I will respectfully disagree with one of your stipulations. As I’ve said, the medication in Plan B is nothing more than low-dose progesterone. While it’s not the exact same one as in the progestin-only contraceptive pill (or “mini pill”), its side effect profile is about the same. Thus, we have reliable information on long-term use of medications very similar to Plan B that indicate long-term use (or misuse) may result in imperfect contraception or menstrual irregularity, but no significant adverse effects.

            I will agree that, if you hold the belief that human life begins at the moment of conception, then one could argue that a possible mechanism of Plan B’s contraceptive effect (preventing implantation) is analogous to abortion. I do not hold that view, but if you do then I would understand a possible source of moral objection. I suspect you are right that we are rather too far apart on this particular subject to come to an agreement.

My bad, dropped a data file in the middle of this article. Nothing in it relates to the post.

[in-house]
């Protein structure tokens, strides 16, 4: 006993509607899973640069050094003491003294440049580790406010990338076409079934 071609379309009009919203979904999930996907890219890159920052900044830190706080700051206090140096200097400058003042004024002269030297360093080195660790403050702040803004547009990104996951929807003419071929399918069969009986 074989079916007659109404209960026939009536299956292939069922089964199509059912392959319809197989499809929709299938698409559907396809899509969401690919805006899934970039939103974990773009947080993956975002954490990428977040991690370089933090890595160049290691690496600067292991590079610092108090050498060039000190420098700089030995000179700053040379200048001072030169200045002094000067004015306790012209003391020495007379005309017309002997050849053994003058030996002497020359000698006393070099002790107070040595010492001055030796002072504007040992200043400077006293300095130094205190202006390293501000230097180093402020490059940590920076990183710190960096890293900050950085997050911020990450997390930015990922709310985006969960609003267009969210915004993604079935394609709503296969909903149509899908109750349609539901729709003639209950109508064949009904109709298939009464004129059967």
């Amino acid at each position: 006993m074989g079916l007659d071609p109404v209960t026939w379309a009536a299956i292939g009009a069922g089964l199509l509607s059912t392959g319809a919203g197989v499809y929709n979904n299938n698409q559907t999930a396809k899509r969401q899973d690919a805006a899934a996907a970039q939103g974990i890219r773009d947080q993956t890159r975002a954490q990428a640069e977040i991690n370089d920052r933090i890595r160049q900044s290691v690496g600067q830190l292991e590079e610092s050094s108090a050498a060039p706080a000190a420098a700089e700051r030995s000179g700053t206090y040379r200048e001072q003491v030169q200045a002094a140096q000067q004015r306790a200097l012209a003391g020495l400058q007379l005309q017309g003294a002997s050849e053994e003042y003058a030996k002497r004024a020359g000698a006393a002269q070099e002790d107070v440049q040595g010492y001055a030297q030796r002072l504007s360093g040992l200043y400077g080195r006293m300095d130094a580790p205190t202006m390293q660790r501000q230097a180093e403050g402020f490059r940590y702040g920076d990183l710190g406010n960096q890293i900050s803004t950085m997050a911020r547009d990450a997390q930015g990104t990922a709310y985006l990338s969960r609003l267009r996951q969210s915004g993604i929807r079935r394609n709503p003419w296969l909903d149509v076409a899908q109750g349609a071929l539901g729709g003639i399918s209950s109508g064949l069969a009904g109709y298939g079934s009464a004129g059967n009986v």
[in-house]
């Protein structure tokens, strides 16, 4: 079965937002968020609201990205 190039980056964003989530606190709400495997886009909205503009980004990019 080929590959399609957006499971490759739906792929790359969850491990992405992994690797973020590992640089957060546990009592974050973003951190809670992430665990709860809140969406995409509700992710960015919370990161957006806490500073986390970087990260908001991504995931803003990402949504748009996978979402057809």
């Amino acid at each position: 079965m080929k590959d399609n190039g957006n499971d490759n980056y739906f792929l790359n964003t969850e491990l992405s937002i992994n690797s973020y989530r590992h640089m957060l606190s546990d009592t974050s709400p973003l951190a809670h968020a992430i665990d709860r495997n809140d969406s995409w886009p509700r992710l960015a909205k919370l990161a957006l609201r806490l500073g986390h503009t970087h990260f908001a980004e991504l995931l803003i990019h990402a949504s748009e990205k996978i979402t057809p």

That said, I’m always glad to have your opinions. Hell, you can even tell me who you think I should vote for, though I can’t imagine you’d make much headway.

    • Stress is a strong influence on the odds of pregnancy (hence why “first time and pregnant” is relatively rare). This emergency contraception seems most useful for people who are otherwise unable/unwilling to risk getting on more conventional means of birth control — cases of incest, cases where they don’t want to tell a doctor/their parents that they’re sexually active on a relatively continual basis.

  3. The kind of social conservative voters who want to keep emergency contraception out of the hands of adolescents and would be exercised enough about the issue to change their vote because of it must firstly be incredibly small in number, and almost certainly already have enough reason to vote against Barack Obama that this decision can hardly be expected to change their minds.

    An incredibly small number? Yeah. I can confidently say zero.

    • … because the people who won’t even sell condoms don’t exist? their happy little communities without birth control…?
      I don’t think they vote Obama under any circumstances, mind.

  4. I can only guess that the administration simply didn’t feel like another headache right now, and decided this one could go.